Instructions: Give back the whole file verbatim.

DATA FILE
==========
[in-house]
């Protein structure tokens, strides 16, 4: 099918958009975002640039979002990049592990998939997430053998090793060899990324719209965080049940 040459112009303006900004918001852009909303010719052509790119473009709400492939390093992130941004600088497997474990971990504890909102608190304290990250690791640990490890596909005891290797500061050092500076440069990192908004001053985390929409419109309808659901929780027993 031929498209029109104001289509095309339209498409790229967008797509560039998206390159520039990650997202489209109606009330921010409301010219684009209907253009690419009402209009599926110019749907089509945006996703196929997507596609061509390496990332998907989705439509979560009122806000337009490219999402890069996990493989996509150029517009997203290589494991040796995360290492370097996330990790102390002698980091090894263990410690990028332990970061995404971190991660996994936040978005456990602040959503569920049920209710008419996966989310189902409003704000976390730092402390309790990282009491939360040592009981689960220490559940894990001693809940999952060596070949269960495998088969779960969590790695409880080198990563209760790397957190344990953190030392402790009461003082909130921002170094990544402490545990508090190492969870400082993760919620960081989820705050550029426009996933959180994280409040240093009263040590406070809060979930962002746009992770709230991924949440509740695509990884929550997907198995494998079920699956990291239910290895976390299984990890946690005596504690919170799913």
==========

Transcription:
[in-house]
């Protein structure tokens, strides 16, 4: 099918958009975002640039979002990049592990998939997430053998090793060899990324719209965080049940 040459112009303006900004918001852009909303010719052509790119473009709400492939390093992130941004600088497997474990971990504890909102608190304290990250690791640990490890596909005891290797500061050092500076440069990192908004001053985390929409419109309808659901929780027993 031929498209029109104001289509095309339209498409790229967008797509560039998206390159520039990650997202489209109606009330921010409301010219684009209907253009690419009402209009599926110019749907089509945006996703196929997507596609061509390496990332998907989705439509979560009122806000337009490219999402890069996990493989996509150029517009997203290589494991040796995360290492370097996330990790102390002698980091090894263990410690990028332990970061995404971190991660996994936040978005456990602040959503569920049920209710008419996966989310189902409003704000976390730092402390309790990282009491939360040592009981689960220490559940894990001693809940999952060596070949269960495998088969779960969590790695409880080198990563209760790397957190344990953190030392402790009461003082909130921002170094990544402490545990508090190492969870400082993760919620960081989820705050550029426009996933959180994280409040240093009263040590406070809060979930962002746009992770709230991924949440509740695509990884929550997907198995494998079920699956990291239910290895976390299984990890946690005596504690919170799913």